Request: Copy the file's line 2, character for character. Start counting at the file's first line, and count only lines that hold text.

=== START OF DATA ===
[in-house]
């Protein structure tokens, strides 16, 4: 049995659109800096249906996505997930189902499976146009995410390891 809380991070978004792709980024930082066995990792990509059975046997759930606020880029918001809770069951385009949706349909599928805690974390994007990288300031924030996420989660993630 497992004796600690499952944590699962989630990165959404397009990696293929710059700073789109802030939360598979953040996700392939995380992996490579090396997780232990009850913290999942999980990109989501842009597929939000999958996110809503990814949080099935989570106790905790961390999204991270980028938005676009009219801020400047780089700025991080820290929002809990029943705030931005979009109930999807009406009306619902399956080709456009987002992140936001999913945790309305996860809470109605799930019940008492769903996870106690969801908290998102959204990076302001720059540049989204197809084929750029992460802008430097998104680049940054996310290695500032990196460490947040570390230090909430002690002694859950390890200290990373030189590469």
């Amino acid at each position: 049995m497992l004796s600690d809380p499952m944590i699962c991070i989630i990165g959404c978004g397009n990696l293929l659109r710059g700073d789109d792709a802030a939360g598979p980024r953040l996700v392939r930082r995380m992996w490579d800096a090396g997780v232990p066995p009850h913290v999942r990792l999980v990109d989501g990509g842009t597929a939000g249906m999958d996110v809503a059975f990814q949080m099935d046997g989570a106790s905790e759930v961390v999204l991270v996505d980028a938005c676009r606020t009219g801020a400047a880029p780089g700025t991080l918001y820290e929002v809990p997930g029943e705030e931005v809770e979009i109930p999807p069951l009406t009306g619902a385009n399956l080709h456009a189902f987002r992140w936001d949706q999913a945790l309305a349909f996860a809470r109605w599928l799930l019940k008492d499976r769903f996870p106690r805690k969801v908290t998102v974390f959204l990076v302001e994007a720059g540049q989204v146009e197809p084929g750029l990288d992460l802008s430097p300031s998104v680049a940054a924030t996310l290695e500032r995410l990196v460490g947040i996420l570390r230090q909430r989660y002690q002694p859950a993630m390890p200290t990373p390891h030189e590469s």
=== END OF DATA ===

């Protein structure tokens, strides 16, 4: 049995659109800096249906996505997930189902499976146009995410390891 809380991070978004792709980024930082066995990792990509059975046997759930606020880029918001809770069951385009949706349909599928805690974390994007990288300031924030996420989660993630 497992004796600690499952944590699962989630990165959404397009990696293929710059700073789109802030939360598979953040996700392939995380992996490579090396997780232990009850913290999942999980990109989501842009597929939000999958996110809503990814949080099935989570106790905790961390999204991270980028938005676009009219801020400047780089700025991080820290929002809990029943705030931005979009109930999807009406009306619902399956080709456009987002992140936001999913945790309305996860809470109605799930019940008492769903996870106690969801908290998102959204990076302001720059540049989204197809084929750029992460802008430097998104680049940054996310290695500032990196460490947040570390230090909430002690002694859950390890200290990373030189590469």